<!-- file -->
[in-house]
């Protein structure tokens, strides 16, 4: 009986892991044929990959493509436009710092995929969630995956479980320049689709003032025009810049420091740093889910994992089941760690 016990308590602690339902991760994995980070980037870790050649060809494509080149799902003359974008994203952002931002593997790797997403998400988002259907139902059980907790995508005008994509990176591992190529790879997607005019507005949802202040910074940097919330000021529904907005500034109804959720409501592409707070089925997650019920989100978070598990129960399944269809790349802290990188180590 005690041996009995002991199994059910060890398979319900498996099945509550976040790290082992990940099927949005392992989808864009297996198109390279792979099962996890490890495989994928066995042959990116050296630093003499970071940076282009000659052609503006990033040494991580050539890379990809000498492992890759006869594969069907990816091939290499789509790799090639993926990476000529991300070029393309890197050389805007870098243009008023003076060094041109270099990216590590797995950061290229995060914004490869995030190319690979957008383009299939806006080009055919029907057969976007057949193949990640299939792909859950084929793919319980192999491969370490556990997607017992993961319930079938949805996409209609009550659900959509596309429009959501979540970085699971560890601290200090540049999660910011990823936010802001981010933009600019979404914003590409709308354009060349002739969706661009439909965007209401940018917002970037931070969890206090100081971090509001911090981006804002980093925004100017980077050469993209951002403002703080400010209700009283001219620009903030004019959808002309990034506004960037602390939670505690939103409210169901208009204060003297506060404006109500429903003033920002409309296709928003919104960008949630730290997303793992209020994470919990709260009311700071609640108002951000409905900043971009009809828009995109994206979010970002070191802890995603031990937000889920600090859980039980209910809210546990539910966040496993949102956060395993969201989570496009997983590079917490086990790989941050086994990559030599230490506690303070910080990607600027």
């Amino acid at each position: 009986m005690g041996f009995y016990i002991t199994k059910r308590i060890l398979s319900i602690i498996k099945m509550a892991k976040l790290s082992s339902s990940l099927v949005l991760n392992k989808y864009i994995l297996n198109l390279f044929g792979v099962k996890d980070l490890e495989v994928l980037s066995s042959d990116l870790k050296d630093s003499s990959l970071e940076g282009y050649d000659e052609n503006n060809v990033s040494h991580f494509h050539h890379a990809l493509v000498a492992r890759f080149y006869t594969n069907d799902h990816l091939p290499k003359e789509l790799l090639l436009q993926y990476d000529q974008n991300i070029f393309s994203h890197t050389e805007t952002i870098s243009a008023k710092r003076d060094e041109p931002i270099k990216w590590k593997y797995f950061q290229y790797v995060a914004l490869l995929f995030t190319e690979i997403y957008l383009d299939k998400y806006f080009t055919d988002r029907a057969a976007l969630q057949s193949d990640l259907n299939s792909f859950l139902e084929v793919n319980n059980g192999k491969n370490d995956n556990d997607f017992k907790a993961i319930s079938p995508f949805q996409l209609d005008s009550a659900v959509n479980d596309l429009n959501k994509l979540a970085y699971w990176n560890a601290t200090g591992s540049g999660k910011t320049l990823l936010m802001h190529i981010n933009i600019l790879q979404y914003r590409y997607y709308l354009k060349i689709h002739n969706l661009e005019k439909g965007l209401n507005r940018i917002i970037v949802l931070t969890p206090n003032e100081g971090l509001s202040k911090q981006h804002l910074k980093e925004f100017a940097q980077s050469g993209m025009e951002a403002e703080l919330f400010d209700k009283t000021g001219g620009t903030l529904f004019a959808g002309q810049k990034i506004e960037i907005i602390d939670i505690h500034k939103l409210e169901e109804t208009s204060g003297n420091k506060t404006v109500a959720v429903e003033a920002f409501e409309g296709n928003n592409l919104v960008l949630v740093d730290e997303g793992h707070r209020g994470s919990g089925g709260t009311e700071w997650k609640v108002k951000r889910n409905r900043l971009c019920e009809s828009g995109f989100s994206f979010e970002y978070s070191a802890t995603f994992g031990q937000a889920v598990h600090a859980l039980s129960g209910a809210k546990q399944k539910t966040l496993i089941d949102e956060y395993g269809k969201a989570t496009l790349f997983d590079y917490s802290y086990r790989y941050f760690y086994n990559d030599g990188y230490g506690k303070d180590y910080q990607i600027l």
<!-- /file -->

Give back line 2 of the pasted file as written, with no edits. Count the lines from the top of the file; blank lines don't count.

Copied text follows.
């Protein structure tokens, strides 16, 4: 009986892991044929990959493509436009710092995929969630995956479980320049689709003032025009810049420091740093889910994992089941760690 016990308590602690339902991760994995980070980037870790050649060809494509080149799902003359974008994203952002931002593997790797997403998400988002259907139902059980907790995508005008994509990176591992190529790879997607005019507005949802202040910074940097919330000021529904907005500034109804959720409501592409707070089925997650019920989100978070598990129960399944269809790349802290990188180590 005690041996009995002991199994059910060890398979319900498996099945509550976040790290082992990940099927949005392992989808864009297996198109390279792979099962996890490890495989994928066995042959990116050296630093003499970071940076282009000659052609503006990033040494991580050539890379990809000498492992890759006869594969069907990816091939290499789509790799090639993926990476000529991300070029393309890197050389805007870098243009008023003076060094041109270099990216590590797995950061290229995060914004490869995030190319690979957008383009299939806006080009055919029907057969976007057949193949990640299939792909859950084929793919319980192999491969370490556990997607017992993961319930079938949805996409209609009550659900959509596309429009959501979540970085699971560890601290200090540049999660910011990823936010802001981010933009600019979404914003590409709308354009060349002739969706661009439909965007209401940018917002970037931070969890206090100081971090509001911090981006804002980093925004100017980077050469993209951002403002703080400010209700009283001219620009903030004019959808002309990034506004960037602390939670505690939103409210169901208009204060003297506060404006109500429903003033920002409309296709928003919104960008949630730290997303793992209020994470919990709260009311700071609640108002951000409905900043971009009809828009995109994206979010970002070191802890995603031990937000889920600090859980039980209910809210546990539910966040496993949102956060395993969201989570496009997983590079917490086990790989941050086994990559030599230490506690303070910080990607600027």